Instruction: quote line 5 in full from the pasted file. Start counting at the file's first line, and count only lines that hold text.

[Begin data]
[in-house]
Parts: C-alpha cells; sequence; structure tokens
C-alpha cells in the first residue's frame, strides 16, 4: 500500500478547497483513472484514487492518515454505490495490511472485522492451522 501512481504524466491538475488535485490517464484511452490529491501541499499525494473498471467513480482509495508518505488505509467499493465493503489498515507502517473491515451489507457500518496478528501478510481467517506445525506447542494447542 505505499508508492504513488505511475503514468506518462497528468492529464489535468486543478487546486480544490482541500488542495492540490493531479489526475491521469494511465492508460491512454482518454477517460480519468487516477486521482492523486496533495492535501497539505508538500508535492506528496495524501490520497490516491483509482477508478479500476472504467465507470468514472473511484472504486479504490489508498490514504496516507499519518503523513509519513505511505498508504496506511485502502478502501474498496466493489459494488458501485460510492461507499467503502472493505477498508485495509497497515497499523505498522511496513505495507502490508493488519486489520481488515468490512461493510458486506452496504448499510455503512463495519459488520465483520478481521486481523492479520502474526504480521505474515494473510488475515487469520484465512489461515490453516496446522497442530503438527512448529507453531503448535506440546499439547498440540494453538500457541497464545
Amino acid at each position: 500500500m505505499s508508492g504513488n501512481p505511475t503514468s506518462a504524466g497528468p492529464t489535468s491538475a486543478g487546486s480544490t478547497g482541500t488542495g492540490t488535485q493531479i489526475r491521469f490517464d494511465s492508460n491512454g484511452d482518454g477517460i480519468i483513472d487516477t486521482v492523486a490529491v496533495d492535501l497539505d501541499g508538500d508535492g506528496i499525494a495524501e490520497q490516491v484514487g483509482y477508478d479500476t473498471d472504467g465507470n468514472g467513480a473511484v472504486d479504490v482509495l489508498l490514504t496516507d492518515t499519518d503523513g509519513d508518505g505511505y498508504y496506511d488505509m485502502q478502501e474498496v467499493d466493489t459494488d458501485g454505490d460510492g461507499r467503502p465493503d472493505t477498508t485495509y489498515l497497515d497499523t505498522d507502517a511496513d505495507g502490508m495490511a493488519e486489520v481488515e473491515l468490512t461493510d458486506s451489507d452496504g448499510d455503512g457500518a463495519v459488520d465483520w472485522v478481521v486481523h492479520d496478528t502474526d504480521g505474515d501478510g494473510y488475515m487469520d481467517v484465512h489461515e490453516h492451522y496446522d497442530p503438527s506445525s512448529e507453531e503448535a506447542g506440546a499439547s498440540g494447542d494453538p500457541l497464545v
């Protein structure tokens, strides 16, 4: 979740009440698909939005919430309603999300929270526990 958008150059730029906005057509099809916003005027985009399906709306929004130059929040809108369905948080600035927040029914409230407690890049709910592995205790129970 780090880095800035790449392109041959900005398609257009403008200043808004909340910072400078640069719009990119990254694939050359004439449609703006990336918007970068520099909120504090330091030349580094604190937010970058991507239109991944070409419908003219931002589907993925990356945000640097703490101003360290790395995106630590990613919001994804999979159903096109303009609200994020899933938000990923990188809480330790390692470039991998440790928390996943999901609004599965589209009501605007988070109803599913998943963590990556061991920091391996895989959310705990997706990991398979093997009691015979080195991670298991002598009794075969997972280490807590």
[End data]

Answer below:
């Protein structure tokens, strides 16, 4: 979740009440698909939005919430309603999300929270526990 958008150059730029906005057509099809916003005027985009399906709306929004130059929040809108369905948080600035927040029914409230407690890049709910592995205790129970 780090880095800035790449392109041959900005398609257009403008200043808004909340910072400078640069719009990119990254694939050359004439449609703006990336918007970068520099909120504090330091030349580094604190937010970058991507239109991944070409419908003219931002589907993925990356945000640097703490101003360290790395995106630590990613919001994804999979159903096109303009609200994020899933938000990923990188809480330790390692470039991998440790928390996943999901609004599965589209009501605007988070109803599913998943963590990556061991920091391996895989959310705990997706990991398979093997009691015979080195991670298991002598009794075969997972280490807590």